In burn injury repair the vision is scarless healing, but regeneration remains elusive in all but minor trauma with scar tissue being the result of healing. That scar can be debilitating, restricting normal function or impacting negatively on the psyche of the individual. In July of 2005 the MJA published the vision of clinical care in a number of disciplines in 50 years time;
“Assessment is key in understanding the extent of injury.
Debridement is focused on tissue salvage.
Reconstruction balances repair with regeneration.
Investigation of multimodality, multiscale characterisation, including confocal microscopy and synchrotron technology will quantify assessment.
Debridement using autolytic inflammatory control techniques with image guided physical methods will ensure the vital tissue frameworks are retained.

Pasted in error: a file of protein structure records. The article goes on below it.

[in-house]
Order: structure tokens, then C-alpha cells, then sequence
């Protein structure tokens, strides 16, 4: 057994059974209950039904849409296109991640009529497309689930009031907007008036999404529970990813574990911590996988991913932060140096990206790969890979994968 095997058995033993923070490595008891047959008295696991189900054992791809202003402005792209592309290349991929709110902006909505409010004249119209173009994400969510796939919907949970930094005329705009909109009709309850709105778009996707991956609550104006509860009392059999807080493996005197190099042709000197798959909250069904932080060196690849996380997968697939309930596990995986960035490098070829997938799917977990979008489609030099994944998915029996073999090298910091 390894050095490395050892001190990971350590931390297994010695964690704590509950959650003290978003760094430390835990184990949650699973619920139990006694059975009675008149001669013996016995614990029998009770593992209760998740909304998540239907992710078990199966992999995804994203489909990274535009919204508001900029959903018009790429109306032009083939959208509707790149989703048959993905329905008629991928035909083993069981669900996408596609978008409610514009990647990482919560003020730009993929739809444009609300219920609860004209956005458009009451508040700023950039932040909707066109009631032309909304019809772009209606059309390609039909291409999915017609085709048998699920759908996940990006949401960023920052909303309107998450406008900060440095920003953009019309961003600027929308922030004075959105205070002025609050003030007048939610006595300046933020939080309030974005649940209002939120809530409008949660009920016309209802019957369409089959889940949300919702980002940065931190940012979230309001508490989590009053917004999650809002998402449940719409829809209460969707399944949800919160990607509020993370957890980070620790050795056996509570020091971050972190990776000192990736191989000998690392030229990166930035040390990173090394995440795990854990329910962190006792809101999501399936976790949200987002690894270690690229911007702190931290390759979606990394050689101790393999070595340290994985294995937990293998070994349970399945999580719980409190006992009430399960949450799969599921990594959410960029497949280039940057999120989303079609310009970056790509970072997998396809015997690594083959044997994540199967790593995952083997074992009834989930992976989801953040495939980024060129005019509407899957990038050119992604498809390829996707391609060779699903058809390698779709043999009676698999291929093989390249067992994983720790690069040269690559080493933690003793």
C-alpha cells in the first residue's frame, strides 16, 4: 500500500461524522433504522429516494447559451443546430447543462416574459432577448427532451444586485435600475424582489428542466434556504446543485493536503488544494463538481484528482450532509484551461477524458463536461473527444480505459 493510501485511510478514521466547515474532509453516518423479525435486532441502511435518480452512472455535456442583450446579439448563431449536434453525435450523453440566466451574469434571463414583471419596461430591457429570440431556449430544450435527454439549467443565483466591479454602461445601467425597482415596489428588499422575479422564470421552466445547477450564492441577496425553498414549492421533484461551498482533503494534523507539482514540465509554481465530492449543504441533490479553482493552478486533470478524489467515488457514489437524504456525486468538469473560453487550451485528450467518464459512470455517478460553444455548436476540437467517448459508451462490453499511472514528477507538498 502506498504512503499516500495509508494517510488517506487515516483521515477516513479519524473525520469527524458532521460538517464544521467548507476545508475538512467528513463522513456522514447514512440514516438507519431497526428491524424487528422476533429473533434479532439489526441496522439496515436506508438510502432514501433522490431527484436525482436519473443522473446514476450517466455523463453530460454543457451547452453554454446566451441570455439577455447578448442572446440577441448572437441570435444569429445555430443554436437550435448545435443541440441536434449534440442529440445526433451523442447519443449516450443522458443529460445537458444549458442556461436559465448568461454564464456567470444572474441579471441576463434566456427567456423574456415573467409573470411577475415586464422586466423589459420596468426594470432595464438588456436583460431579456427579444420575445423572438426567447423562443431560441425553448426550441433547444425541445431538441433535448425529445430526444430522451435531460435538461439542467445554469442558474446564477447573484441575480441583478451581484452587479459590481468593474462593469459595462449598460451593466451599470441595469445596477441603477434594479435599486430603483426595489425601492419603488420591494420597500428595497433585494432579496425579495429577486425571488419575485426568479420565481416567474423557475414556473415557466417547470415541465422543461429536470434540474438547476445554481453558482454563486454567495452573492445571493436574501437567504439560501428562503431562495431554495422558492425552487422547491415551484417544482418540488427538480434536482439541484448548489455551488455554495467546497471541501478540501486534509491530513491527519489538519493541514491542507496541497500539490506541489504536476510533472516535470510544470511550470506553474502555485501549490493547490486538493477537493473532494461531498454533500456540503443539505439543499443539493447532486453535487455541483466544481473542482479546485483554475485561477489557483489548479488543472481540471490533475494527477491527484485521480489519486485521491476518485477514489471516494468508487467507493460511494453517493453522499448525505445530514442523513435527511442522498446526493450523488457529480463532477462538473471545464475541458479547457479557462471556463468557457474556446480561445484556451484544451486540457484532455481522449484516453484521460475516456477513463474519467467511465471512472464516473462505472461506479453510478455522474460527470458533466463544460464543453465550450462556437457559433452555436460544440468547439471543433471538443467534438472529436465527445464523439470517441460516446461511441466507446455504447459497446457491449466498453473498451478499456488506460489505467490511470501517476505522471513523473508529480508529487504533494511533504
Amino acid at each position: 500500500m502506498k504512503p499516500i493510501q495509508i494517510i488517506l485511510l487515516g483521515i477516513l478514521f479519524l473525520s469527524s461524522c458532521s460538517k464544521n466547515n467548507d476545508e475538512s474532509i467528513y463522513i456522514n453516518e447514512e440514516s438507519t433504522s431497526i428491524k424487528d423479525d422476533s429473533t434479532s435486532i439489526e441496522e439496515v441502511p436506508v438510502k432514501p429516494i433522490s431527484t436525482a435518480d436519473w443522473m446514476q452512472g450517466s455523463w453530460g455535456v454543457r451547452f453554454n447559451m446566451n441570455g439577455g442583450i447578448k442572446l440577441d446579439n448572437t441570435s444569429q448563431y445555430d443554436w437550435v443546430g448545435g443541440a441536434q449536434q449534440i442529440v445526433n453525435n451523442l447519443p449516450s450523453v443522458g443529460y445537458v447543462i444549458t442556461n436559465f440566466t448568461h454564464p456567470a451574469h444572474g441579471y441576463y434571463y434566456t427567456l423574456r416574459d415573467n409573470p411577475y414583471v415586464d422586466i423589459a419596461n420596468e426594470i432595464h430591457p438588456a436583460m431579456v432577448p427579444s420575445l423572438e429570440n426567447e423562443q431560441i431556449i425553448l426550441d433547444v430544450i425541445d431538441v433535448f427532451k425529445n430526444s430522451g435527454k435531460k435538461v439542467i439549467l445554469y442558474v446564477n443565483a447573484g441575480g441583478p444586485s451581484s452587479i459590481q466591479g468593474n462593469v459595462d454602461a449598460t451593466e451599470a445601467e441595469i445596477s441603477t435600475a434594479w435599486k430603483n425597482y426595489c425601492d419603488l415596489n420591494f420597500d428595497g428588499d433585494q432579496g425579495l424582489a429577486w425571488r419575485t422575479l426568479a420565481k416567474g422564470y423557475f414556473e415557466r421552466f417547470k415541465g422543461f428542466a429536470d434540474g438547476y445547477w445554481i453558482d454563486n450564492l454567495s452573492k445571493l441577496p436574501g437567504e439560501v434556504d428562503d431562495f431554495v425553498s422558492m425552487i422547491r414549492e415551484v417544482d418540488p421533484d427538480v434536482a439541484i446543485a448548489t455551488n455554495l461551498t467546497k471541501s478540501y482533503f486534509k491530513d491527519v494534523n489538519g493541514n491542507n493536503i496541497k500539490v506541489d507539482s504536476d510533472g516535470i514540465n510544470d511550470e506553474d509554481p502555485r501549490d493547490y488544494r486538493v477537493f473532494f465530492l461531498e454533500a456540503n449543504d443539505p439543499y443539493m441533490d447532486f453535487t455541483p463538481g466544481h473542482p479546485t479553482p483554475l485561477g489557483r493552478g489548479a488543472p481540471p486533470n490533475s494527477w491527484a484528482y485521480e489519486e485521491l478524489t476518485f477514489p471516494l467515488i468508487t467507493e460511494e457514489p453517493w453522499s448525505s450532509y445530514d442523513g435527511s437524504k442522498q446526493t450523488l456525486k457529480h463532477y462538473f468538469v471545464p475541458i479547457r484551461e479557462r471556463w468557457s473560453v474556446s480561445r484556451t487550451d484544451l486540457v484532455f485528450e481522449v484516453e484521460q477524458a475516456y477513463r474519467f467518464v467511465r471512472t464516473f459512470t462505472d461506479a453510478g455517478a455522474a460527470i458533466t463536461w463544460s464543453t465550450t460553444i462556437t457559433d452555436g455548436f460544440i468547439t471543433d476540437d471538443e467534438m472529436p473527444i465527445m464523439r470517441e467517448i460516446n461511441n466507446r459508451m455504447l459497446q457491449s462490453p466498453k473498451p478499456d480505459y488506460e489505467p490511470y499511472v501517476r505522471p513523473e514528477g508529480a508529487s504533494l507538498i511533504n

Tissue guided regeneration afforded by self-assembly nano-particles will provide the framework to guide cells to express the appropriate phenotype in reconstruction.
To solve the clinical problem a multi-disciplinary scientific approach is needed to ensure the quality of the scar is worth the pain of survival.”
It is of note that already many of the technologies highlighted are available and in need for research to move along the innovation pathway to ensure safe implementation into health care systems. Progress requires collaboration at all stages from basic science to health economics, driven by improved clinical outcomes. Translation of new technologies into health systems requires the rigor of a research framework to identify and measure the impact of innovation in communication and education. Close working relationships between research and service delivery are essential. The future must blend long term vision with incremental short term improvements to ensure that the quality of the outcome is worth the pain of survival.